Although the news cycle has been dominated by the Biden administration’s student loan forgiveness program and its fate at the U.S. Supreme Court, the Department of Education’s recent revisions to income-driven repayment (IDR) plans may be far more significant in the long run.
“Forgiveness is a one-time limited amount of money, and this is a new permanent option,” said Dr. Robert Kelchen, professor and head of the department of educational leadership and policy studies at the University of Tennessee, Knoxville.
With IDR plans, student loan recipients’ monthly payments are based on their incomes, instead of being set at a fixed amount. As part of the new rules, payments for undergraduate borrowers would be sliced in half, from 10% of discretionary income to 5%. Discretionary income will also be redefined so that less of a borrower’s income counts.
“This is a much more generous system for undergraduate students,” said Kelchen. “Many will end up paying less on their loans.”
The changes are likely to be particularly helpful for women and minoritized borrowers, who are more likely to be enrolled in IDR programs, according to Dr. Daniel A. Collier, an assistant professor of higher and adult education in the department of leadership at the University of Memphis.
“We believe that it’s due to the fact that women and minority borrowers are likely to have more debt, but also more likely to be underpaid than white men,” he said.
Under the new rules, borrowers who have $12,000 or less in debt would have their loans cancelled after 10 years of payments, even if their payments are $0. According to Collier, the borrowers most likely to fall into this group are those who have stopped out. This category of borrowers has had a particularly hard time with student loan debt because, although they owe a balance, they do not have a credential that would help them earn more.
“Those who have stopped out are likelier to have low pay than those with degrees, and even a couple thousand dollars in debt is life-changing and life-crushing to them,” said Collier.
Collier described the changes as “an absolute win” for stopped out students, many of whom are first-generation and/or minoritized.
However, Collier noted that the changes would be less helpful for community college graduates and those with certificates.
“The administration talks about how this is going to help people who went to community college, but the average loan balance of people with an associate’s degree from a public institution is close to $17,000,” he said. “So, on average, it’s not going to help the individuals who went to community college and got a degree.”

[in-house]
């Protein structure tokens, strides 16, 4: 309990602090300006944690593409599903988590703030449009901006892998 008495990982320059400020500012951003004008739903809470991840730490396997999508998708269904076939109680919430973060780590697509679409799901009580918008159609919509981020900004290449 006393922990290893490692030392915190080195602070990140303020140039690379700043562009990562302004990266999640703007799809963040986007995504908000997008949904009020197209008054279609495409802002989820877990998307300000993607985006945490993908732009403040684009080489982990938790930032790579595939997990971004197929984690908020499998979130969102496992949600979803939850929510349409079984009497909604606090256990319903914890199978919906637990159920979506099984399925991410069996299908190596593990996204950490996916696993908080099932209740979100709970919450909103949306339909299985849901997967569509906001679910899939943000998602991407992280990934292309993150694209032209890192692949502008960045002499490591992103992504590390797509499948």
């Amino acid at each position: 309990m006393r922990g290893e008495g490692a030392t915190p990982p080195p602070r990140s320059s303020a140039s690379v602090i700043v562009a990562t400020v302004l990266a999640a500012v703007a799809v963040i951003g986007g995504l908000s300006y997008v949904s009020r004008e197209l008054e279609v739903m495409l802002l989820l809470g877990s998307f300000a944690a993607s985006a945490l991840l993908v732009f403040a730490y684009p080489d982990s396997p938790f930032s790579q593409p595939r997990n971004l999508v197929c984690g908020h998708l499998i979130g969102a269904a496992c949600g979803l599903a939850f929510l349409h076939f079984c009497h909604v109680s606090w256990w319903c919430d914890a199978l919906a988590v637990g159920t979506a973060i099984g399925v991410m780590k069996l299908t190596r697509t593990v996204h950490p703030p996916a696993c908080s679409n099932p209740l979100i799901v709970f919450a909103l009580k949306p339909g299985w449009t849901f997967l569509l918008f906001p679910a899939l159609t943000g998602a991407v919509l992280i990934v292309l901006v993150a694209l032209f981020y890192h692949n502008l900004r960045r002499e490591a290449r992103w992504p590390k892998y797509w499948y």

With previous IDR plans, payments sometimes did not cover the monthly interest on the debt, causing borrowers’ balances to increase. The new rules waive unpaid interest to prevent this from happening. Collier believes that the benefits of this change will be more psychological than financial.
“This will ease some of the mental distress of some borrowers because you don’t see the balance go up now,” he said. “But it’s not like [it’s] going to go dramatically down, either.”
The new rules also include a plan to publish a list of schools that provide the least financial value to students, which has drawn opposition from for-profit institutions. Collier and Kelchen agreed: it doesn’t matter.
“Shaming lists do nothing,” said Collier. “It’s a great political win in the larger conversation, but I don’t think it will do much.”
He also critiqued the proposed list’s focus on finances as a measure of quality.
“I think we need to identify who are predatory institutions versus those who have poor outcomes because of what they’re trying to accomplish and who they help,” he said, citing schools that focus on minority and first-generation students.
Collier also thought that the complexity of the plan was also a problem. Whereas previous rules dictated a static percentage for payments, the new regulations use a sliding scale to calculate payments for borrowers who have both undergraduate and graduate loans.
“I don’t know how confident [borrowers] would be in knowing how much they should actually be re-paying,” said Collier. “How do we keep the government and/or servicers honest and accountable about what people should be paying, especially knowing that there have been issues in the past?”
However, Kelchen dismissed critiques that more generous IDR rules would lead to colleges raising tuition.
“I think at the undergraduate level, the answer is definitely no,” he said. “That’s because the amount that students can borrow from the federal government is pretty limited, and the majority of students are already borrowing that maximum.”
Kelchen also argued that changing IDR rules is not the best use of higher education money.
“It would make a lot more sense to spend it upfront, do something like increase the Pell Grant,” he said. “There are students who are scared away from college by the price tag, who are afraid to take out loans, and for those students, IDR doesn’t help because they don’t go to college in the first place.”
Kelchen noted, however, that increasing the Pell Grant is harder politically because it has to go through the legislative process, whereas loan repayment rules are under the purview of the executive.
The new IDR rules are currently in a period of public comment. Final rules are expected by the end of this year, for implementation starting July 2024.
Jon Edelman can be reached at JEdelman@DiverseEducation.com.
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